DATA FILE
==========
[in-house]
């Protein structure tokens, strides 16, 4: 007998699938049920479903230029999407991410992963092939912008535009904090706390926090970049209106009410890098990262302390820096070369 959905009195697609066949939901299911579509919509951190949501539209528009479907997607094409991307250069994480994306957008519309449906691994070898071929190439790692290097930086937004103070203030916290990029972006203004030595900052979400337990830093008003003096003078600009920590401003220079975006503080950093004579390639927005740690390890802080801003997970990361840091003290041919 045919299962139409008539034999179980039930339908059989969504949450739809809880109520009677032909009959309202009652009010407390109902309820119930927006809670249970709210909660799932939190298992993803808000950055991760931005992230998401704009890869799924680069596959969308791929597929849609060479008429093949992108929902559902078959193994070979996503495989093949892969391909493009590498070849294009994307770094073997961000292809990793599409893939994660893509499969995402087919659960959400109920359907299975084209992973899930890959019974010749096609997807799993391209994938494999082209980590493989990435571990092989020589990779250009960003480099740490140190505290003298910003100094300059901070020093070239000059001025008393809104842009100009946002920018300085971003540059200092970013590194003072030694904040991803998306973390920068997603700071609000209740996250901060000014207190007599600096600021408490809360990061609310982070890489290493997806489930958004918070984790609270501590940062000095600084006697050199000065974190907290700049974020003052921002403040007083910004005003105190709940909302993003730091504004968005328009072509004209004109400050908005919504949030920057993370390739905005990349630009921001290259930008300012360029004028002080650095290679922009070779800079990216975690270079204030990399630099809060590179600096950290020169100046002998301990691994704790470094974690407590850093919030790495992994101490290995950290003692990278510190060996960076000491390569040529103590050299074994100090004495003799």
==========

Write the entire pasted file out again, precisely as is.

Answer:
[in-house]
């Protein structure tokens, strides 16, 4: 007998699938049920479903230029999407991410992963092939912008535009904090706390926090970049209106009410890098990262302390820096070369 959905009195697609066949939901299911579509919509951190949501539209528009479907997607094409991307250069994480994306957008519309449906691994070898071929190439790692290097930086937004103070203030916290990029972006203004030595900052979400337990830093008003003096003078600009920590401003220079975006503080950093004579390639927005740690390890802080801003997970990361840091003290041919 045919299962139409008539034999179980039930339908059989969504949450739809809880109520009677032909009959309202009652009010407390109902309820119930927006809670249970709210909660799932939190298992993803808000950055991760931005992230998401704009890869799924680069596959969308791929597929849609060479008429093949992108929902559902078959193994070979996503495989093949892969391909493009590498070849294009994307770094073997961000292809990793599409893939994660893509499969995402087919659960959400109920359907299975084209992973899930890959019974010749096609997807799993391209994938494999082209980590493989990435571990092989020589990779250009960003480099740490140190505290003298910003100094300059901070020093070239000059001025008393809104842009100009946002920018300085971003540059200092970013590194003072030694904040991803998306973390920068997603700071609000209740996250901060000014207190007599600096600021408490809360990061609310982070890489290493997806489930958004918070984790609270501590940062000095600084006697050199000065974190907290700049974020003052921002403040007083910004005003105190709940909302993003730091504004968005328009072509004209004109400050908005919504949030920057993370390739905005990349630009921001290259930008300012360029004028002080650095290679922009070779800079990216975690270079204030990399630099809060590179600096950290020169100046002998301990691994704790470094974690407590850093919030790495992994101490290995950290003692990278510190060996960076000491390569040529103590050299074994100090004495003799």